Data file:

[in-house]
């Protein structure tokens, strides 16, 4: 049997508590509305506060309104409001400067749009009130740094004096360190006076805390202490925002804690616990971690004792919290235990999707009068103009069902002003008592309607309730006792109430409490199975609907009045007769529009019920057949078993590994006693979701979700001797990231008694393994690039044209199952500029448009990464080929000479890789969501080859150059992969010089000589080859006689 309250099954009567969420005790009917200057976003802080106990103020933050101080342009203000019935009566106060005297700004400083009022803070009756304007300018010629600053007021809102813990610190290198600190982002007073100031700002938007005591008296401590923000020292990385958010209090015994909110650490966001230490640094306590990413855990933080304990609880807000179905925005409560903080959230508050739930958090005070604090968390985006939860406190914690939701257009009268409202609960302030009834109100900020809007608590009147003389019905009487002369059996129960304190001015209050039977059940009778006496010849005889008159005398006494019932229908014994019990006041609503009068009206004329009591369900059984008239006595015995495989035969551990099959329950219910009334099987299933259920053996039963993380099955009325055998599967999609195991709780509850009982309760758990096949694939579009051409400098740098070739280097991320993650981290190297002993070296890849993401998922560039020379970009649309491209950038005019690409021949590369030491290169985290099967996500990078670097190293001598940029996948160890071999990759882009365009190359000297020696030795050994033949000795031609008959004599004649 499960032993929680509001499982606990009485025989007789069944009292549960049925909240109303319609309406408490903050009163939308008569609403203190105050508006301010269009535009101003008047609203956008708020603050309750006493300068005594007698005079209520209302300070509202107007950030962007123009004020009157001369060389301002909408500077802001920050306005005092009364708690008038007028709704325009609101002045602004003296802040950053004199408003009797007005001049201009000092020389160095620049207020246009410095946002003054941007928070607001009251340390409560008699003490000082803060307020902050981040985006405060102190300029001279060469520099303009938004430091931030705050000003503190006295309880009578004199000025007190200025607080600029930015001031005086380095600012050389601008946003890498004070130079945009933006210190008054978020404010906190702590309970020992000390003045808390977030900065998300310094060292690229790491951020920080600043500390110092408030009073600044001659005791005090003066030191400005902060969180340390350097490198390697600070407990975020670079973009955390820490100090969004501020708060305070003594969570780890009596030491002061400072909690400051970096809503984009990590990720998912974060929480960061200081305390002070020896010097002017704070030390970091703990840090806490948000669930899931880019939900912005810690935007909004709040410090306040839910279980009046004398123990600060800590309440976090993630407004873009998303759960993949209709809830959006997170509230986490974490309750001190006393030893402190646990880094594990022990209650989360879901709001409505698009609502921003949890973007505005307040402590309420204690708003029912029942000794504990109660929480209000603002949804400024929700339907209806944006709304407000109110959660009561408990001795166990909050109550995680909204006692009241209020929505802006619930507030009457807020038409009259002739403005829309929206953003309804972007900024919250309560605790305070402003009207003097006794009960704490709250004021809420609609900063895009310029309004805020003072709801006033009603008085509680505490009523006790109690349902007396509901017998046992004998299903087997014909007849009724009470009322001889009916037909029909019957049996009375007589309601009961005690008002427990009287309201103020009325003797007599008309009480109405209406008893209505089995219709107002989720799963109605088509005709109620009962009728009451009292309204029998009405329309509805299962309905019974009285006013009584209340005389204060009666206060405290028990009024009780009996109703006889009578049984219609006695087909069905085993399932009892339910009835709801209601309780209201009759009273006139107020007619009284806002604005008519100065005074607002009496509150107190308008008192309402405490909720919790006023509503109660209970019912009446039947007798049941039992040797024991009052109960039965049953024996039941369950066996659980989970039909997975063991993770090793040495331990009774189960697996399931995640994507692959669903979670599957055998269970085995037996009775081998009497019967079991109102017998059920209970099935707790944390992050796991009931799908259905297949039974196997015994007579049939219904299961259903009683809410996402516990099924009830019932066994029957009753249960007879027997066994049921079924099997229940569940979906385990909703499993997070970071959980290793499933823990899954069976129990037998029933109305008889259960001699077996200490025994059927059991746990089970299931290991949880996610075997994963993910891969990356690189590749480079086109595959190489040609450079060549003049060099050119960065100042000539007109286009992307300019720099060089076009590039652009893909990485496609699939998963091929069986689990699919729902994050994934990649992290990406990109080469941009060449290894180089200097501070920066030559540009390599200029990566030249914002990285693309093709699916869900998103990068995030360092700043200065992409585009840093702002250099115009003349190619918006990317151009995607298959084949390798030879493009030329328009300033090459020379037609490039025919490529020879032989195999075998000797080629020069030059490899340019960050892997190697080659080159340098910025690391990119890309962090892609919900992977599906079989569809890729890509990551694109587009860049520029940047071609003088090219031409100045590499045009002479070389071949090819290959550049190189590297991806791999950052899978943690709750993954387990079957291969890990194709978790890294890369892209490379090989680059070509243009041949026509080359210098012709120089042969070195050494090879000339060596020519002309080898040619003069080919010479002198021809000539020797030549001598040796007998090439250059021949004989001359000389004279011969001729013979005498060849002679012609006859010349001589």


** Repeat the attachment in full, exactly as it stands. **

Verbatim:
[in-house]
């Protein structure tokens, strides 16, 4: 049997508590509305506060309104409001400067749009009130740094004096360190006076805390202490925002804690616990971690004792919290235990999707009068103009069902002003008592309607309730006792109430409490199975609907009045007769529009019920057949078993590994006693979701979700001797990231008694393994690039044209199952500029448009990464080929000479890789969501080859150059992969010089000589080859006689 309250099954009567969420005790009917200057976003802080106990103020933050101080342009203000019935009566106060005297700004400083009022803070009756304007300018010629600053007021809102813990610190290198600190982002007073100031700002938007005591008296401590923000020292990385958010209090015994909110650490966001230490640094306590990413855990933080304990609880807000179905925005409560903080959230508050739930958090005070604090968390985006939860406190914690939701257009009268409202609960302030009834109100900020809007608590009147003389019905009487002369059996129960304190001015209050039977059940009778006496010849005889008159005398006494019932229908014994019990006041609503009068009206004329009591369900059984008239006595015995495989035969551990099959329950219910009334099987299933259920053996039963993380099955009325055998599967999609195991709780509850009982309760758990096949694939579009051409400098740098070739280097991320993650981290190297002993070296890849993401998922560039020379970009649309491209950038005019690409021949590369030491290169985290099967996500990078670097190293001598940029996948160890071999990759882009365009190359000297020696030795050994033949000795031609008959004599004649 499960032993929680509001499982606990009485025989007789069944009292549960049925909240109303319609309406408490903050009163939308008569609403203190105050508006301010269009535009101003008047609203956008708020603050309750006493300068005594007698005079209520209302300070509202107007950030962007123009004020009157001369060389301002909408500077802001920050306005005092009364708690008038007028709704325009609101002045602004003296802040950053004199408003009797007005001049201009000092020389160095620049207020246009410095946002003054941007928070607001009251340390409560008699003490000082803060307020902050981040985006405060102190300029001279060469520099303009938004430091931030705050000003503190006295309880009578004199000025007190200025607080600029930015001031005086380095600012050389601008946003890498004070130079945009933006210190008054978020404010906190702590309970020992000390003045808390977030900065998300310094060292690229790491951020920080600043500390110092408030009073600044001659005791005090003066030191400005902060969180340390350097490198390697600070407990975020670079973009955390820490100090969004501020708060305070003594969570780890009596030491002061400072909690400051970096809503984009990590990720998912974060929480960061200081305390002070020896010097002017704070030390970091703990840090806490948000669930899931880019939900912005810690935007909004709040410090306040839910279980009046004398123990600060800590309440976090993630407004873009998303759960993949209709809830959006997170509230986490974490309750001190006393030893402190646990880094594990022990209650989360879901709001409505698009609502921003949890973007505005307040402590309420204690708003029912029942000794504990109660929480209000603002949804400024929700339907209806944006709304407000109110959660009561408990001795166990909050109550995680909204006692009241209020929505802006619930507030009457807020038409009259002739403005829309929206953003309804972007900024919250309560605790305070402003009207003097006794009960704490709250004021809420609609900063895009310029309004805020003072709801006033009603008085509680505490009523006790109690349902007396509901017998046992004998299903087997014909007849009724009470009322001889009916037909029909019957049996009375007589309601009961005690008002427990009287309201103020009325003797007599008309009480109405209406008893209505089995219709107002989720799963109605088509005709109620009962009728009451009292309204029998009405329309509805299962309905019974009285006013009584209340005389204060009666206060405290028990009024009780009996109703006889009578049984219609006695087909069905085993399932009892339910009835709801209601309780209201009759009273006139107020007619009284806002604005008519100065005074607002009496509150107190308008008192309402405490909720919790006023509503109660209970019912009446039947007798049941039992040797024991009052109960039965049953024996039941369950066996659980989970039909997975063991993770090793040495331990009774189960697996399931995640994507692959669903979670599957055998269970085995037996009775081998009497019967079991109102017998059920209970099935707790944390992050796991009931799908259905297949039974196997015994007579049939219904299961259903009683809410996402516990099924009830019932066994029957009753249960007879027997066994049921079924099997229940569940979906385990909703499993997070970071959980290793499933823990899954069976129990037998029933109305008889259960001699077996200490025994059927059991746990089970299931290991949880996610075997994963993910891969990356690189590749480079086109595959190489040609450079060549003049060099050119960065100042000539007109286009992307300019720099060089076009590039652009893909990485496609699939998963091929069986689990699919729902994050994934990649992290990406990109080469941009060449290894180089200097501070920066030559540009390599200029990566030249914002990285693309093709699916869900998103990068995030360092700043200065992409585009840093702002250099115009003349190619918006990317151009995607298959084949390798030879493009030329328009300033090459020379037609490039025919490529020879032989195999075998000797080629020069030059490899340019960050892997190697080659080159340098910025690391990119890309962090892609919900992977599906079989569809890729890509990551694109587009860049520029940047071609003088090219031409100045590499045009002479070389071949090819290959550049190189590297991806791999950052899978943690709750993954387990079957291969890990194709978790890294890369892209490379090989680059070509243009041949026509080359210098012709120089042969070195050494090879000339060596020519002309080898040619003069080919010479002198021809000539020797030549001598040796007998090439250059021949004989001359000389004279011969001729013979005498060849002679012609006859010349001589």